Stack Exchange Network

Stack Exchange network consists of 175 Q&A communities including Stack Overflow, the largest, most trusted online community for developers to learn, share their knowledge, and build their careers.

Visit Stack Exchange
Search type Search syntax
Tags [tag]
Exact "words here"
Author user:1234
user:me (yours)
Score score:3 (3+)
score:0 (none)
Answers answers:3 (3+)
answers:0 (none)
isaccepted:yes
hasaccepted:no
inquestion:1234
Views views:250
Sections title:apples
body:"apples oranges"
URL url:"*.example.com"
Favorites infavorites:mine
infavorites:1234
Status closed:yes
duplicate:no
migrated:no
wiki:no
Types is:question
is:answer
Exclude -[tag]
-apples
For more details on advanced search visit our help page
Results tagged with Search options answers only user 89137

is for questions about whether or not a particular phrase or sentence is a usual or common way that fluent English speakers might express something.

3
votes
People do, informally, use crazy glue as a verb. He crazy glued a hat onto his head. This is easy, as glue is a verb as well as a noun anyway. It's just putting the full product name instead of …
answered Mar 25 by SamBC
1
vote
It sounds formal enough to me that it doesn't seem entirely natural. Speaking from the point of view of British English. You should have unsent it, rather than tell me you could've unsent it. Th …
answered Feb 16 by SamBC
1
vote
I don't think there's any universally-agreed-upon way to say that aloud. It would depend on the audience and the circumstance - does the audience know what purchasing power parity is? Do they recognis …
answered Mar 6 by SamBC
2
votes
There are several options. As long as we're talking about opinions, you could use: What does everyone else think? If you don't want everyone to answer, just to see if anyone else has a different …
answered Mar 25 by SamBC
2
votes
The example is a little silly, because people are unlikely to vote in that situation. Elect, in that sort of context, suggests that they were chosen through a vote. However, the general point of elec …
answered Apr 4 by SamBC
1
vote
Plenty of good, natural English isn't idiomatic. The problem here is actually that "was created" implies deliberate creation, though. Also, "the location" is redundant, it is implied by 'where'. You c …
answered Feb 6 by SamBC
1
vote
Halfway through (your life) That's probably the most general sort of phrase for it that I would use, though there are many different options available.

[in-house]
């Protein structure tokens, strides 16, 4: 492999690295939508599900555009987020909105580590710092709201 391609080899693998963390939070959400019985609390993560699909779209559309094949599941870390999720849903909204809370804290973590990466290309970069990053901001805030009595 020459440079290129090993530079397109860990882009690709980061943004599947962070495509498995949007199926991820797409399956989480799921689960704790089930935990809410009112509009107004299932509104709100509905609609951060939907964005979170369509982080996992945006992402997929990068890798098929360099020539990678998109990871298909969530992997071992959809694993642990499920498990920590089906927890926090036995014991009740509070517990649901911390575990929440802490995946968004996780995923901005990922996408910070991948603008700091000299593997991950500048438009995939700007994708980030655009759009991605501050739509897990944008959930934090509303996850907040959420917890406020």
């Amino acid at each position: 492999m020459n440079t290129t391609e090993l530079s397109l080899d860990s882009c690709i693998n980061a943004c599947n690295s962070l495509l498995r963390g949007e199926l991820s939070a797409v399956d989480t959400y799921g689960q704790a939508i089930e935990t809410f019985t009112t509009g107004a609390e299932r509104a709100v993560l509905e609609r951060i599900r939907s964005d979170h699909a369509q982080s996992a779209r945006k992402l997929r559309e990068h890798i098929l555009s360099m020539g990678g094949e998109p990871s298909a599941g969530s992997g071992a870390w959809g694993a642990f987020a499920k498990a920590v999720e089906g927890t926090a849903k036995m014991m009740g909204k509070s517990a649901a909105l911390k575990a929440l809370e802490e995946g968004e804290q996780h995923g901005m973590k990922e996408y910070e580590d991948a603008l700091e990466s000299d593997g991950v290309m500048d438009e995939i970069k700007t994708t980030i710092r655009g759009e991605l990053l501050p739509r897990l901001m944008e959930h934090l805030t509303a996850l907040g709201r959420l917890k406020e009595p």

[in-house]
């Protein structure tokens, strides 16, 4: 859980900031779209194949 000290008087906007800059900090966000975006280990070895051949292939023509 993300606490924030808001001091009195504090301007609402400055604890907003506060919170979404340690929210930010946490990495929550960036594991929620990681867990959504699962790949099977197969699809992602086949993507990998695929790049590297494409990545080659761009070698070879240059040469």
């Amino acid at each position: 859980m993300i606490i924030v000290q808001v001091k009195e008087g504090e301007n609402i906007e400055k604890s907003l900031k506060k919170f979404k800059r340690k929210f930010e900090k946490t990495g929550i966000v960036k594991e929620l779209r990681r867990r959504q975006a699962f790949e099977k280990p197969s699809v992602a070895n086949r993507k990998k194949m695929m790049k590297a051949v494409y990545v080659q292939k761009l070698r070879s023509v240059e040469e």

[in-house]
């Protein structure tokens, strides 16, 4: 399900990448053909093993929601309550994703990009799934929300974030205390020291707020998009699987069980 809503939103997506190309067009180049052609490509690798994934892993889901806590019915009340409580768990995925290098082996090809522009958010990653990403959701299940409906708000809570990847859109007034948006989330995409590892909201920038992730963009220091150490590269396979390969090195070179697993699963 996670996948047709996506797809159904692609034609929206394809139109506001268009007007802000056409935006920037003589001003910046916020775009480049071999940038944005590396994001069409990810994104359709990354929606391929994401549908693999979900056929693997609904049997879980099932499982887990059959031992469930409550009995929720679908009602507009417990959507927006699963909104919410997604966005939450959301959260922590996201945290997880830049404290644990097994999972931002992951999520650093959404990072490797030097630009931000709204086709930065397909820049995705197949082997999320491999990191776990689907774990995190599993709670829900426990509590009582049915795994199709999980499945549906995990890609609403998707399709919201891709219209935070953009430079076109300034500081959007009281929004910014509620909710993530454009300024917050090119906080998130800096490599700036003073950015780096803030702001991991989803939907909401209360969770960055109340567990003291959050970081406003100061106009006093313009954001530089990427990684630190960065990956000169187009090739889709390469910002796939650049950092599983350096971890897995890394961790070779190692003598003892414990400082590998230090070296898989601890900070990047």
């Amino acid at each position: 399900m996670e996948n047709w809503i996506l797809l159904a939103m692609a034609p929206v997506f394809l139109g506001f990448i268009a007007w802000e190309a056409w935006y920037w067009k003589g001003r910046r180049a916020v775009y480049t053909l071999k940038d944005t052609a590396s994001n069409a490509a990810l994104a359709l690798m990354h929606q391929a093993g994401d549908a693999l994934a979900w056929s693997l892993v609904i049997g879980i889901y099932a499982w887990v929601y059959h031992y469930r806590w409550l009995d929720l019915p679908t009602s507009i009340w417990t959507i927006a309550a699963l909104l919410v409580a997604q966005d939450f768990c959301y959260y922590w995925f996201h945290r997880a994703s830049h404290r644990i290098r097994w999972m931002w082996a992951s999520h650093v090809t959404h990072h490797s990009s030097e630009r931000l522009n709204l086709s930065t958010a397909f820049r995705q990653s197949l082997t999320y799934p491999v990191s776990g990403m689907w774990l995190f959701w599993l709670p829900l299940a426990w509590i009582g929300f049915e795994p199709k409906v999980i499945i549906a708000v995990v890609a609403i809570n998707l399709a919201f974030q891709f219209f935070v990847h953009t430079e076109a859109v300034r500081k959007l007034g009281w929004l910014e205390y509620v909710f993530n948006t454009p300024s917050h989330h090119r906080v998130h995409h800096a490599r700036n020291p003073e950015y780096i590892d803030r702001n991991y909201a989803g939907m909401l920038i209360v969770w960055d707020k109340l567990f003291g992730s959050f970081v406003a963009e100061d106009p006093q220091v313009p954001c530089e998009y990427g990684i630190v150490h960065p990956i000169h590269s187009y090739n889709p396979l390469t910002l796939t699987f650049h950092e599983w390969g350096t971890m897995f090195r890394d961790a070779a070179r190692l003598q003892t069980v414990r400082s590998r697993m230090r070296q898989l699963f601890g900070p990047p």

answered Apr 12 by SamBC
2
votes
In this case, in the dialects I'm familiar with, in is more natural and idiomatic than inside. Now, the why is a gut feeling rather than anything I know about from theory. There's a natural tendency …
answered Feb 23 by SamBC
2
votes
I would say, in my experience as a native British English speaker, that "if needed" would be the most usual, and "if necessary" slightly stronger or more formal. "If it's needed" would actually be qui …
answered Feb 13 by SamBC
0
votes
These three use way in different senses, including idiom or set phrase constructions. In all cases, it descends from the basis of way meaning path or route, and you will find 'way' used as part of str …
answered Feb 17 by SamBC
1
vote
I don't consider that grammatical, but replacing you with to is only one option. It could also be replaced with you will. In other contexts, too, "possible you" can be fine. "It is possible you t …
answered Feb 28 by SamBC
9
votes
I don't know about ungrammatical, but it certainly seems unnatural. It would be more usual to have: The pharmaceutical company Avalon was sued for causing Michael's autism. When it's a group or …
answered Mar 29 by SamBC
4
votes
Yes. That is completely normal, and you will see it in technical documents a fair amount. It's maddeningly non-specific, but entirely expected. If you are going to interviews, be prepared for them to …
answered Feb 21 by SamBC
3
votes
Public, under most circumstances, is an adjective. The grammar you have used would indicate that it was a mass noun, which it is not. The public can be thought of as a set phrase that means "people i …
answered Mar 1 by SamBC
1
vote
This is a point of difference between English dialects. I think most dialects used for formal registers would not use the there, at least not in the formal register. However, if we are talking about a …
answered Feb 23 by SamBC

15 30 50 per page